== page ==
Meghan Markle's highly publicized suit -- in London's High Court of Justice -- against Associated Newspapers, owner of popular UK tabloids Mail on Sunday and MailOnline, began on April 24. Some details that have slowly been made public over the years, as it pertains to the relationship between Meghan and her estranged father, are coming to light in the case.
According to The Daily Mail, Markle is suing the company for publishing parts of a handwritten letter she sent to her father, Thomas Markle, in August of 2018. The letter was ostensibly written after Thomas Markle missed her wedding to Prince Harry due to having suffered a heart attack. Markle claims her father's decision to give the note to the publisher breached her privacy, copyright, and data protection rights.
During the preliminary hearing, Associated Newspapers requested to have parts of Markle's claim thrown out -- particularly her claim that the Mail on Sunday is guilty of "harassing, humiliating, manipulating, and exploiting" her father. Counsel for Associated Newspapers believe this is false, as the father and daughter allegedly have not spoken since his absence at her 2018 wedding.
The publisher also believes this part of the claim should be thrown out due to Markle seemingly breaching her own privacy. Four days before Mail on Sunday published the letter in question, they allege that Markle let her friends discuss contents of the missive with People Magazine. In court documents, Markle insists her friends brought up the letter without her knowledge.
Markle's father told the Mail on Sunday that he "felt pressured" to share the letter with the press after he perceived the contents to be problematic.
"I have to defend myself. I only released parts of the letter because other parts were so painful. The letter didn't seem loving to me. I found it hurtful," Thomas Markle told the publication.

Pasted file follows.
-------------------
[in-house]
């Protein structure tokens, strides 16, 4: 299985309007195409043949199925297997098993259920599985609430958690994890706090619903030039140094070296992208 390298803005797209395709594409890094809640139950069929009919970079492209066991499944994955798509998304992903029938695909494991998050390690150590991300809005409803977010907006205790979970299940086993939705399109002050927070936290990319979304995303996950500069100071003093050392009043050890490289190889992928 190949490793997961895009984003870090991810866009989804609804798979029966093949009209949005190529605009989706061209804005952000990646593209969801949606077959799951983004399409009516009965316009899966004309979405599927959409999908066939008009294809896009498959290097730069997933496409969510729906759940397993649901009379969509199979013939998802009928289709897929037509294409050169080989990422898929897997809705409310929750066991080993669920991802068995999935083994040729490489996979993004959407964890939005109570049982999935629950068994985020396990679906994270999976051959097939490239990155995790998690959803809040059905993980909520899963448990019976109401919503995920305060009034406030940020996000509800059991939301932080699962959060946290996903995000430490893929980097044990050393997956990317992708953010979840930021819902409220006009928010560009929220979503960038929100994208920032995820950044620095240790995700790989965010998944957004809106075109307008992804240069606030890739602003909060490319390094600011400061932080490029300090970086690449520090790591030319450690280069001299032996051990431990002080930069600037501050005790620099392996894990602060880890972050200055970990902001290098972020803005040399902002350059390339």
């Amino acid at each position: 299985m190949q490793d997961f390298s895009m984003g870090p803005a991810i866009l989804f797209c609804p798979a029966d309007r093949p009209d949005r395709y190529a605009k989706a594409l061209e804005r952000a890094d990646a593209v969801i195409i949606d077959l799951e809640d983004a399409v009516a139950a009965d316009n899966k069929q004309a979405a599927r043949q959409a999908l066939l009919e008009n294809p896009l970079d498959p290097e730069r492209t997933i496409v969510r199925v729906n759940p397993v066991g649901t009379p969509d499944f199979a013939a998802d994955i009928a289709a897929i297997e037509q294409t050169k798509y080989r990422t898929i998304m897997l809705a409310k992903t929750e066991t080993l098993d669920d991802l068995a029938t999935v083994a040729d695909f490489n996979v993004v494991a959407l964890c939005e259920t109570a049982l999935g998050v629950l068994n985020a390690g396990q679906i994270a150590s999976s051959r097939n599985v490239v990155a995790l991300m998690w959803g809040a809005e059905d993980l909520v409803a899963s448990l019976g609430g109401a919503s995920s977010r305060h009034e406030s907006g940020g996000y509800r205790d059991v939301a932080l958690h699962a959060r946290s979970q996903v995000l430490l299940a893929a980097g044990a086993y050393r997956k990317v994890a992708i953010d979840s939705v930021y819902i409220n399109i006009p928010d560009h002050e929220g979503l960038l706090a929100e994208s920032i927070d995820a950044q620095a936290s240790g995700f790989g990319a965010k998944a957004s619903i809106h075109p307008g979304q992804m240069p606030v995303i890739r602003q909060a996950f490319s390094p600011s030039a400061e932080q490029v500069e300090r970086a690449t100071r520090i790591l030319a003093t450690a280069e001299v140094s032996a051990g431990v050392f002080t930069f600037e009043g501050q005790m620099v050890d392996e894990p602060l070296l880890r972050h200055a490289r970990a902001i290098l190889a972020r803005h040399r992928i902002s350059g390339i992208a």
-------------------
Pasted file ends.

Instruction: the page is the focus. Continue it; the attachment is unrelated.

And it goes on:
The hearing was held online due to the coronavirus pandemic, and The Daily Mail reports that Meghan and Harry were watching from home in California. Judge Justice Warby is hearing the case.
During the online hearing, Mr. White, a lawyer representing the Associated Newspapers, argued that Markle's claim for damages is "inadmissible." He went on to emphasize that if the court finds in her favor, it "would have consequences for the freedom of expression the press enjoys."
Markle's lawyer, David Sherborne, told the court that it's important to remember the case is not solely about privacy. Sherborne told the court that the publisher "disclosed to the whole world the detailed contents of a private letter of a daughter to her father."
The Daily Mail detailed many text messages between Thomas Markle, Meghan, and Harry, shedding light on how their relationship reportedly deteriorated.
On May 15, 2018 -- days after Thomas purportedly staged photos with paparazzi, photos portraying him reading stories about Harry and Meghan at an internet cafe -- he wrote to Meghan, apologizing and removing himself from her wedding to spare her any potential embarrassment, per a separate report from The Daily Mail. Later that day, he reportedly went to the hospital with chest pains.
At the time, Harry sent three messages telling Thomas that he was calling him, and that he really needs to speak to him.
"If u love Meg and want to make it right please call me as there are two other options which don't involve u having to speak to the media, who incidentally created this whole situation," Prince Harry allegedly wrote. "So please call me so I can explain. Meg and I are not angry, we just need to speak to u."
This preliminary hearing marks the beginning of a full High Court trial slated to begin in late 2020 or early 2021. Meghan Markle and Thomas Markle could possibly be together for the first time in more than two years when proceedings convene, facing off in court against each other.